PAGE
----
“Not that anyone’s ever going to miss it,” says Becker, “because we’re somewhat traction limited even as it is...”
How limited? Allow Becker to elaborate: “The other day we were doing some performance testing and it broke traction on a straight, dry road. In fourth gear.” Now consider that this is a car with the traction advantage of having a gearbox between its rear wheels and a far tighter limited-slip differential than that found in the DB11. Fourth!
I clamber aboard to see what he’s talking about. It’s not so much the amount of power you notice but the shockingly immediate and relentless way it is delivered, along with an unforgettable, bellowing soundtrack.
At least from the passenger seat and particularly because of the noise (which is 10dB louder than the DB11) it doesn’t feel like a turbo engine at all, but a snarling, howling V12 of about ten litres displacement.
But what of all this Superleggera stuff? With a kerb weight likely to approach 1800kg, this is clearly no lightweight. “Cars get heavier as they add power because you need to control that power with bigger brakes, wheels and tyres, stronger suspension and additional cooling. So even to stay the same weight an achievement. Yet the DBS is actually 70kg lighter than the DB11,” says Becker, who cites the use of carbonfibre for all of the car’s aerodynamic addenda plus the enormous front bonnet, rear deck and brakes as the prime movers behind the weight loss. Yet for all the titanic performance that results, the car still feels like a grand tourer from the passenger seat, and it’s largely the suspension choices made by Becker and his team that account for it.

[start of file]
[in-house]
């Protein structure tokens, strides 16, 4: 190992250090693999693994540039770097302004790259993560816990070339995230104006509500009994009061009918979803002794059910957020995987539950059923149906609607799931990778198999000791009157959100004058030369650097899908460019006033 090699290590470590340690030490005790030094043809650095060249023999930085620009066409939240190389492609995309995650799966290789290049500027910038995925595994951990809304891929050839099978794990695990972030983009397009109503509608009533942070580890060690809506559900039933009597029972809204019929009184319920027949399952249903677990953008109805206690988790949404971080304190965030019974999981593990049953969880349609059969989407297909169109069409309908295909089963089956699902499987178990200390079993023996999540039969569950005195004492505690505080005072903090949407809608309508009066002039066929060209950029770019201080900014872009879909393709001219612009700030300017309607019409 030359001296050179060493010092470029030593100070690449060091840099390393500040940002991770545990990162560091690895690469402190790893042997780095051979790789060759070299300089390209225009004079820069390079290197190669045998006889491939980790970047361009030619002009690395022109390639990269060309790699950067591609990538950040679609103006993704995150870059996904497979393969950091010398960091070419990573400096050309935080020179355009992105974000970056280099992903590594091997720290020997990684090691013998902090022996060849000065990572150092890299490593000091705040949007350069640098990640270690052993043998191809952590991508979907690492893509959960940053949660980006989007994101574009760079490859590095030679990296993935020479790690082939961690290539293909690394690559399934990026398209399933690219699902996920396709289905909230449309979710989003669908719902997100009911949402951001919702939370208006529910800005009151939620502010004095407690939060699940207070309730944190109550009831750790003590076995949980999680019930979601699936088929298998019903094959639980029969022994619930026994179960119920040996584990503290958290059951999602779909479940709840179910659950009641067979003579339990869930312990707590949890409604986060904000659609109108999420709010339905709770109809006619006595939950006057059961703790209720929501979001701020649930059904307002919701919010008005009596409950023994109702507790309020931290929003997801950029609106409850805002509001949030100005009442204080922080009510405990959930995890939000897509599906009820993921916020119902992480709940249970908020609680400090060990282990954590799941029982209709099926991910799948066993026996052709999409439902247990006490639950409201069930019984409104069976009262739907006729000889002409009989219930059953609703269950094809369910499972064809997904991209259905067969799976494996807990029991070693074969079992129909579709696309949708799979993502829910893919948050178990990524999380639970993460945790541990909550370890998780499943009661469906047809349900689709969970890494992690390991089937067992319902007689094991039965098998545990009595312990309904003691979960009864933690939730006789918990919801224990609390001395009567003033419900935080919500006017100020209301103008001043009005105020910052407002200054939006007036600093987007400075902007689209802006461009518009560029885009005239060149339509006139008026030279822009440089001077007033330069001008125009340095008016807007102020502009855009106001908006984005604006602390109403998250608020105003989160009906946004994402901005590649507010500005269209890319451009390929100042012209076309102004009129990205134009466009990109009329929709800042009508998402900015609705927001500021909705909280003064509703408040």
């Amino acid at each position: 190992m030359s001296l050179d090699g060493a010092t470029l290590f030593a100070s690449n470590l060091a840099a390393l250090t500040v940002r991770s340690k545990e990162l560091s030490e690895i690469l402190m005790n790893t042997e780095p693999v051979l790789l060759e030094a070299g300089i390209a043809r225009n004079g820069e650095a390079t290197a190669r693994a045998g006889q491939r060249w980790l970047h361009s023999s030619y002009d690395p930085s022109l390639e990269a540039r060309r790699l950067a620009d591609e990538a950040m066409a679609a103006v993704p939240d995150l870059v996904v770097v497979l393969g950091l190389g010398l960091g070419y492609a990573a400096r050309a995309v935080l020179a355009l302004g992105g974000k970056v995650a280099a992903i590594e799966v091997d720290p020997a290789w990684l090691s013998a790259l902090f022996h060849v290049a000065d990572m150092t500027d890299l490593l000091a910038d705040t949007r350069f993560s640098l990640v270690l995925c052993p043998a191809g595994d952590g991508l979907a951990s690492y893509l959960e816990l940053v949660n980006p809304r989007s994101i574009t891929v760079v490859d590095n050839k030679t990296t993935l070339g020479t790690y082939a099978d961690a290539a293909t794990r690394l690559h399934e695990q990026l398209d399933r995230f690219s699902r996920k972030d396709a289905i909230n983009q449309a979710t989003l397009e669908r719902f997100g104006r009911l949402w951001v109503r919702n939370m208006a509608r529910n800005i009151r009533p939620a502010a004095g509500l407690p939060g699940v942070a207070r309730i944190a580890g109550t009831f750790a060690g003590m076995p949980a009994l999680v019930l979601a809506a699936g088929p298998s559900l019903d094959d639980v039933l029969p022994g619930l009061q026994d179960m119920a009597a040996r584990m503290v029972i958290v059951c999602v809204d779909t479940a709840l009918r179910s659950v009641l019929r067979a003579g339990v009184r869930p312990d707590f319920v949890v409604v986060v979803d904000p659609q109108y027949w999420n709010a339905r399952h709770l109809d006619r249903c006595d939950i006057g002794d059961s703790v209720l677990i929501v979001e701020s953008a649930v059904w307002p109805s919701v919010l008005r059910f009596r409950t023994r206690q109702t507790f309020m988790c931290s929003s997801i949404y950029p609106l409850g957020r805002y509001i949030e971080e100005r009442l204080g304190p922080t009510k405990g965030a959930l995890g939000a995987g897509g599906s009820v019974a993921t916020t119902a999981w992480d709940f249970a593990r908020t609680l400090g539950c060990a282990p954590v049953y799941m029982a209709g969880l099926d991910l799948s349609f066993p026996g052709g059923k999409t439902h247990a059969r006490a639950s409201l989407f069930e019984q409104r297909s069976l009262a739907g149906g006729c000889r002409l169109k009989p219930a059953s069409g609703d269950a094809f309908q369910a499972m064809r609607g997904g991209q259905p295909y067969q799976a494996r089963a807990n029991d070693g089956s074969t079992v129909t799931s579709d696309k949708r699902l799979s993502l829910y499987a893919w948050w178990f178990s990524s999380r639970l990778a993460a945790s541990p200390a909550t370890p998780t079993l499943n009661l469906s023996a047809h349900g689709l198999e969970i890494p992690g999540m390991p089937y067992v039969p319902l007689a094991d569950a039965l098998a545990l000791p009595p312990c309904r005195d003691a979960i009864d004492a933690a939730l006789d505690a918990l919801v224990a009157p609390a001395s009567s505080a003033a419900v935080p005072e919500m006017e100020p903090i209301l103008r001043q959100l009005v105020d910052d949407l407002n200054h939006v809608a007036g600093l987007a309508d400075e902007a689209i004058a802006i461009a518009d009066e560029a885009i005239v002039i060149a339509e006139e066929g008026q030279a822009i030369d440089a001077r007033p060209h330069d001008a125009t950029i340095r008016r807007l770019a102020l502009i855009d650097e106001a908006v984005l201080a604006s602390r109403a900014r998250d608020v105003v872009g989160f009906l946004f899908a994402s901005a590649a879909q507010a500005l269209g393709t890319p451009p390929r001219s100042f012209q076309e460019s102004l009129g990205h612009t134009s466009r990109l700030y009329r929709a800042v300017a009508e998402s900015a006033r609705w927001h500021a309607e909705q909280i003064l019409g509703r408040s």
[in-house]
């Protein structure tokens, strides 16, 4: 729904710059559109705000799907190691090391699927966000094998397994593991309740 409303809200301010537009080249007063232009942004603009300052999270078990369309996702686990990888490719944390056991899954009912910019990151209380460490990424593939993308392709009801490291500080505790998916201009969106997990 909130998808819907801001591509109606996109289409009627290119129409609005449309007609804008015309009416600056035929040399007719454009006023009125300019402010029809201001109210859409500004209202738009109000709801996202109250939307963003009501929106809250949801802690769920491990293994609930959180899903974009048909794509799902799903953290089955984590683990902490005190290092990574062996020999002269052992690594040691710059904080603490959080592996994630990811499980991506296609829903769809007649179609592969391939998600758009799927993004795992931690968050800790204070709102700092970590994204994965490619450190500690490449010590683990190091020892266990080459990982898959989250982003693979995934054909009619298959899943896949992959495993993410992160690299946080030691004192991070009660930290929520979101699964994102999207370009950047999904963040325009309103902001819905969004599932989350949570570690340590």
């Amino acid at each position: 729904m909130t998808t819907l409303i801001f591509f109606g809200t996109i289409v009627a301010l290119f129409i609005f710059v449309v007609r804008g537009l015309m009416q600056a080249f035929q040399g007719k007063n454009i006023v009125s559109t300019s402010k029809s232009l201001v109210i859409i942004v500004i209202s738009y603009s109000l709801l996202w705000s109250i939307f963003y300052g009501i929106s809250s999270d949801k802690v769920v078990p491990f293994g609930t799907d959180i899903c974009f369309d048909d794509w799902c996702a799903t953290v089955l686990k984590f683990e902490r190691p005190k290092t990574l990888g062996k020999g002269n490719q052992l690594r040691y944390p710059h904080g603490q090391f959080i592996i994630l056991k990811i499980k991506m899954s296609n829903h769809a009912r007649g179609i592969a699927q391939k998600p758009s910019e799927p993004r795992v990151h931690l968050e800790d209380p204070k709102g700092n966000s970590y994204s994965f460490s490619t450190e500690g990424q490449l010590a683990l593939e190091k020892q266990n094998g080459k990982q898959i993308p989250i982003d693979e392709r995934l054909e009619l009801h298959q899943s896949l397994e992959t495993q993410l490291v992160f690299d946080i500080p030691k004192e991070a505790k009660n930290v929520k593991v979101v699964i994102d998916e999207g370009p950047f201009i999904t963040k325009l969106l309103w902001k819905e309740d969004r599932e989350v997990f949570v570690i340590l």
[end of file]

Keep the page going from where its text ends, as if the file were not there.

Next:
“Some things we had to do: we needed a wider track [10mm front, 20mm rear] and bigger tyres to handle the performance [these have grown by one section at the front and two at the rear],” he says. “And of course we worked on the springs and dampers while Pirelli came up with a bespoke P-Zero tyre for the car which works really well: it’s quiet and very progressive when it starts to slide.
“But the secret is in the fine tuning. We could have given it traction by making it very soft at the back but that would have spoiled its balance, in fact we achieved it with the compliance bushing in the rear suspension. We have a higher bias on the limited-slip differential too, the engine mounts were tuned to keep the powertrain more stable under heavy loads and we took some damping out of the steering to make it feel cleaner.”